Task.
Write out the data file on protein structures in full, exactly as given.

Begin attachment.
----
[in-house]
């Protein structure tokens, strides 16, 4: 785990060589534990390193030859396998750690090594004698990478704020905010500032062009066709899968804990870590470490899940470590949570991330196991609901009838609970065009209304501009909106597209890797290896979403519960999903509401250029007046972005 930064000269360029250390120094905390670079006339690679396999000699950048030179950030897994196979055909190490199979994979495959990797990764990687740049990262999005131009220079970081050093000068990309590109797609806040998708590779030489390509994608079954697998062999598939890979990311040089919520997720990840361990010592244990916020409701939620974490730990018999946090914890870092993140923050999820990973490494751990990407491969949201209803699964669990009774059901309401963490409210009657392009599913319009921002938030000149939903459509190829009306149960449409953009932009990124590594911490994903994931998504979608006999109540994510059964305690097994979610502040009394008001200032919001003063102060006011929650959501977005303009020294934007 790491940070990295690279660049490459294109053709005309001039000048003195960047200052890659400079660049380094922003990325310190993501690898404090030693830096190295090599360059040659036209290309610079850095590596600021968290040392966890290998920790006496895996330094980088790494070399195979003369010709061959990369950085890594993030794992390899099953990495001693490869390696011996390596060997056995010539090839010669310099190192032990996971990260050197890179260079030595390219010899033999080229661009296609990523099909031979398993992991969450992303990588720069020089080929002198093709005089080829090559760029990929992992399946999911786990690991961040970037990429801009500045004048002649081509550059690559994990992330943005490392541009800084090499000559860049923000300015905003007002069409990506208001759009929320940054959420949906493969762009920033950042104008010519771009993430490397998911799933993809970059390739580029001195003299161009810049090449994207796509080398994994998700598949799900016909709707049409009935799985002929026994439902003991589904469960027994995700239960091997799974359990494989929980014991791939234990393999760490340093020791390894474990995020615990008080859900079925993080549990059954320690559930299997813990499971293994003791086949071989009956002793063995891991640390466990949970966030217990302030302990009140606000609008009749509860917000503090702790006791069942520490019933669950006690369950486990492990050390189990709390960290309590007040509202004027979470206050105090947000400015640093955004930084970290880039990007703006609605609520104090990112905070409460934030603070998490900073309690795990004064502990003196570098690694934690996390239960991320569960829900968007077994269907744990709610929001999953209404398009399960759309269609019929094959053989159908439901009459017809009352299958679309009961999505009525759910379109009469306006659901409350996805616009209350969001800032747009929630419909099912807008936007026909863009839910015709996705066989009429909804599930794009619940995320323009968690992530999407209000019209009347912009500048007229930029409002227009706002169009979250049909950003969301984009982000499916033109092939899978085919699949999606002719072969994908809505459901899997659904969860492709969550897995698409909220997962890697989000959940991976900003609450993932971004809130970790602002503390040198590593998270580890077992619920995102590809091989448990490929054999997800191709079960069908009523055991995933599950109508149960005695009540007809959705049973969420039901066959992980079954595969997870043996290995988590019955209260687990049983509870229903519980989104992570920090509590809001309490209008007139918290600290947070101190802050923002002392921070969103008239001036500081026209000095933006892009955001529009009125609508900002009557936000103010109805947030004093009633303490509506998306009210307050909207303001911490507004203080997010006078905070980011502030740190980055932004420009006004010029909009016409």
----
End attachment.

[in-house]
């Protein structure tokens, strides 16, 4: 785990060589534990390193030859396998750690090594004698990478704020905010500032062009066709899968804990870590470490899940470590949570991330196991609901009838609970065009209304501009909106597209890797290896979403519960999903509401250029007046972005 930064000269360029250390120094905390670079006339690679396999000699950048030179950030897994196979055909190490199979994979495959990797990764990687740049990262999005131009220079970081050093000068990309590109797609806040998708590779030489390509994608079954697998062999598939890979990311040089919520997720990840361990010592244990916020409701939620974490730990018999946090914890870092993140923050999820990973490494751990990407491969949201209803699964669990009774059901309401963490409210009657392009599913319009921002938030000149939903459509190829009306149960449409953009932009990124590594911490994903994931998504979608006999109540994510059964305690097994979610502040009394008001200032919001003063102060006011929650959501977005303009020294934007 790491940070990295690279660049490459294109053709005309001039000048003195960047200052890659400079660049380094922003990325310190993501690898404090030693830096190295090599360059040659036209290309610079850095590596600021968290040392966890290998920790006496895996330094980088790494070399195979003369010709061959990369950085890594993030794992390899099953990495001693490869390696011996390596060997056995010539090839010669310099190192032990996971990260050197890179260079030595390219010899033999080229661009296609990523099909031979398993992991969450992303990588720069020089080929002198093709005089080829090559760029990929992992399946999911786990690991961040970037990429801009500045004048002649081509550059690559994990992330943005490392541009800084090499000559860049923000300015905003007002069409990506208001759009929320940054959420949906493969762009920033950042104008010519771009993430490397998911799933993809970059390739580029001195003299161009810049090449994207796509080398994994998700598949799900016909709707049409009935799985002929026994439902003991589904469960027994995700239960091997799974359990494989929980014991791939234990393999760490340093020791390894474990995020615990008080859900079925993080549990059954320690559930299997813990499971293994003791086949071989009956002793063995891991640390466990949970966030217990302030302990009140606000609008009749509860917000503090702790006791069942520490019933669950006690369950486990492990050390189990709390960290309590007040509202004027979470206050105090947000400015640093955004930084970290880039990007703006609605609520104090990112905070409460934030603070998490900073309690795990004064502990003196570098690694934690996390239960991320569960829900968007077994269907744990709610929001999953209404398009399960759309269609019929094959053989159908439901009459017809009352299958679309009961999505009525759910379109009469306006659901409350996805616009209350969001800032747009929630419909099912807008936007026909863009839910015709996705066989009429909804599930794009619940995320323009968690992530999407209000019209009347912009500048007229930029409002227009706002169009979250049909950003969301984009982000499916033109092939899978085919699949999606002719072969994908809505459901899997659904969860492709969550897995698409909220997962890697989000959940991976900003609450993932971004809130970790602002503390040198590593998270580890077992619920995102590809091989448990490929054999997800191709079960069908009523055991995933599950109508149960005695009540007809959705049973969420039901066959992980079954595969997870043996290995988590019955209260687990049983509870229903519980989104992570920090509590809001309490209008007139918290600290947070101190802050923002002392921070969103008239001036500081026209000095933006892009955001529009009125609508900002009557936000103010109805947030004093009633303490509506998306009210307050909207303001911490507004203080997010006078905070980011502030740190980055932004420009006004010029909009016409």